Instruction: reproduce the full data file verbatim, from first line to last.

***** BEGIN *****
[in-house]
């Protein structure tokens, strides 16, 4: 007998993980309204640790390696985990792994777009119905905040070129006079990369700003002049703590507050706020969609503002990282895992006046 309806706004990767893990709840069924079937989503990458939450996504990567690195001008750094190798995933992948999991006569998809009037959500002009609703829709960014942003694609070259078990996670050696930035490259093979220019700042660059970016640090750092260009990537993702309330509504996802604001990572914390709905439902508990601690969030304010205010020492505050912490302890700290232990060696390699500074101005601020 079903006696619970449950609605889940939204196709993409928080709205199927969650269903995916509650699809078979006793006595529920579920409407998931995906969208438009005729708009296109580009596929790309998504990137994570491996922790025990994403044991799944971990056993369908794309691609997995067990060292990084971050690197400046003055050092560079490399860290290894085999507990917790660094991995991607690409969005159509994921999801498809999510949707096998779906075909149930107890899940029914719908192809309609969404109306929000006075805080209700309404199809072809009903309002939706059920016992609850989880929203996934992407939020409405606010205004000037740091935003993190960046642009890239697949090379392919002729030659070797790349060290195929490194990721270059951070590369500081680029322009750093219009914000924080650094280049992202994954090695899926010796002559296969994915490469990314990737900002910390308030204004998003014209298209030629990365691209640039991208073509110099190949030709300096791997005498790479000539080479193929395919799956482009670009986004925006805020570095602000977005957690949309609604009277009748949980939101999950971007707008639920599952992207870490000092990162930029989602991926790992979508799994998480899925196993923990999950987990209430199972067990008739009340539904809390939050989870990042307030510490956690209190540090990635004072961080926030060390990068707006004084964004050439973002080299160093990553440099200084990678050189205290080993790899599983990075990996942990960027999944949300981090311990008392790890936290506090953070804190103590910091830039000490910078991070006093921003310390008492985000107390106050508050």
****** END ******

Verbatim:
[in-house]
């Protein structure tokens, strides 16, 4: 007998993980309204640790390696985990792994777009119905905040070129006079990369700003002049703590507050706020969609503002990282895992006046 309806706004990767893990709840069924079937989503990458939450996504990567690195001008750094190798995933992948999991006569998809009037959500002009609703829709960014942003694609070259078990996670050696930035490259093979220019700042660059970016640090750092260009990537993702309330509504996802604001990572914390709905439902508990601690969030304010205010020492505050912490302890700290232990060696390699500074101005601020 079903006696619970449950609605889940939204196709993409928080709205199927969650269903995916509650699809078979006793006595529920579920409407998931995906969208438009005729708009296109580009596929790309998504990137994570491996922790025990994403044991799944971990056993369908794309691609997995067990060292990084971050690197400046003055050092560079490399860290290894085999507990917790660094991995991607690409969005159509994921999801498809999510949707096998779906075909149930107890899940029914719908192809309609969404109306929000006075805080209700309404199809072809009903309002939706059920016992609850989880929203996934992407939020409405606010205004000037740091935003993190960046642009890239697949090379392919002729030659070797790349060290195929490194990721270059951070590369500081680029322009750093219009914000924080650094280049992202994954090695899926010796002559296969994915490469990314990737900002910390308030204004998003014209298209030629990365691209640039991208073509110099190949030709300096791997005498790479000539080479193929395919799956482009670009986004925006805020570095602000977005957690949309609604009277009748949980939101999950971007707008639920599952992207870490000092990162930029989602991926790992979508799994998480899925196993923990999950987990209430199972067990008739009340539904809390939050989870990042307030510490956690209190540090990635004072961080926030060390990068707006004084964004050439973002080299160093990553440099200084990678050189205290080993790899599983990075990996942990960027999944949300981090311990008392790890936290506090953070804190103590910091830039000490910078991070006093921003310390008492985000107390106050508050």